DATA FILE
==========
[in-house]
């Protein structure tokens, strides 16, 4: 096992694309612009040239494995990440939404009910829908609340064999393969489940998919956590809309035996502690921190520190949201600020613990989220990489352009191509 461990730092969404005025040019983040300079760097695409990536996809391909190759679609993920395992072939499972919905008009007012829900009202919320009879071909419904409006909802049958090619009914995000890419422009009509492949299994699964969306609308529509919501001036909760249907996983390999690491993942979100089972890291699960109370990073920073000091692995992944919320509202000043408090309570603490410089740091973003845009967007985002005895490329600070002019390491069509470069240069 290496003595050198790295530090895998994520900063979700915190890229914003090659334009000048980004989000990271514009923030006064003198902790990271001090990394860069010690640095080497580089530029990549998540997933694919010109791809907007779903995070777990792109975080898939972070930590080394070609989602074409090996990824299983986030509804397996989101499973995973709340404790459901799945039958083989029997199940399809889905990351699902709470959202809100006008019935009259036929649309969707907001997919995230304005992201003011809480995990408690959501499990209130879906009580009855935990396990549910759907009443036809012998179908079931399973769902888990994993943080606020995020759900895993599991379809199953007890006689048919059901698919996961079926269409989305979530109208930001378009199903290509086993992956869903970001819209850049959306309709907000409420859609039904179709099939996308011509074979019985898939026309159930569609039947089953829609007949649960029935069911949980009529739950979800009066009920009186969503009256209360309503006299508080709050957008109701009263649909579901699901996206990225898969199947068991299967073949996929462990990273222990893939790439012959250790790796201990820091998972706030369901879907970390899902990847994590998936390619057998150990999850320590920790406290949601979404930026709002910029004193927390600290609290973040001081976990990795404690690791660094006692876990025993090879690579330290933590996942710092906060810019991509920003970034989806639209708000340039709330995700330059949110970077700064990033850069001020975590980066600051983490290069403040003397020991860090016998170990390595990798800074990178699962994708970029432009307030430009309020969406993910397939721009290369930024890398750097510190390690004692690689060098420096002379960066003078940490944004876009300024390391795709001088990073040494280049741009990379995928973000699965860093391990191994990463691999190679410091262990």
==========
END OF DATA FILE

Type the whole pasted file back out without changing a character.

[in-house]
């Protein structure tokens, strides 16, 4: 096992694309612009040239494995990440939404009910829908609340064999393969489940998919956590809309035996502690921190520190949201600020613990989220990489352009191509 461990730092969404005025040019983040300079760097695409990536996809391909190759679609993920395992072939499972919905008009007012829900009202919320009879071909419904409006909802049958090619009914995000890419422009009509492949299994699964969306609308529509919501001036909760249907996983390999690491993942979100089972890291699960109370990073920073000091692995992944919320509202000043408090309570603490410089740091973003845009967007985002005895490329600070002019390491069509470069240069 290496003595050198790295530090895998994520900063979700915190890229914003090659334009000048980004989000990271514009923030006064003198902790990271001090990394860069010690640095080497580089530029990549998540997933694919010109791809907007779903995070777990792109975080898939972070930590080394070609989602074409090996990824299983986030509804397996989101499973995973709340404790459901799945039958083989029997199940399809889905990351699902709470959202809100006008019935009259036929649309969707907001997919995230304005992201003011809480995990408690959501499990209130879906009580009855935990396990549910759907009443036809012998179908079931399973769902888990994993943080606020995020759900895993599991379809199953007890006689048919059901698919996961079926269409989305979530109208930001378009199903290509086993992956869903970001819209850049959306309709907000409420859609039904179709099939996308011509074979019985898939026309159930569609039947089953829609007949649960029935069911949980009529739950979800009066009920009186969503009256209360309503006299508080709050957008109701009263649909579901699901996206990225898969199947068991299967073949996929462990990273222990893939790439012959250790790796201990820091998972706030369901879907970390899902990847994590998936390619057998150990999850320590920790406290949601979404930026709002910029004193927390600290609290973040001081976990990795404690690791660094006692876990025993090879690579330290933590996942710092906060810019991509920003970034989806639209708000340039709330995700330059949110970077700064990033850069001020975590980066600051983490290069403040003397020991860090016998170990390595990798800074990178699962994708970029432009307030430009309020969406993910397939721009290369930024890398750097510190390690004692690689060098420096002379960066003078940490944004876009300024390391795709001088990073040494280049741009990379995928973000699965860093391990191994990463691999190679410091262990």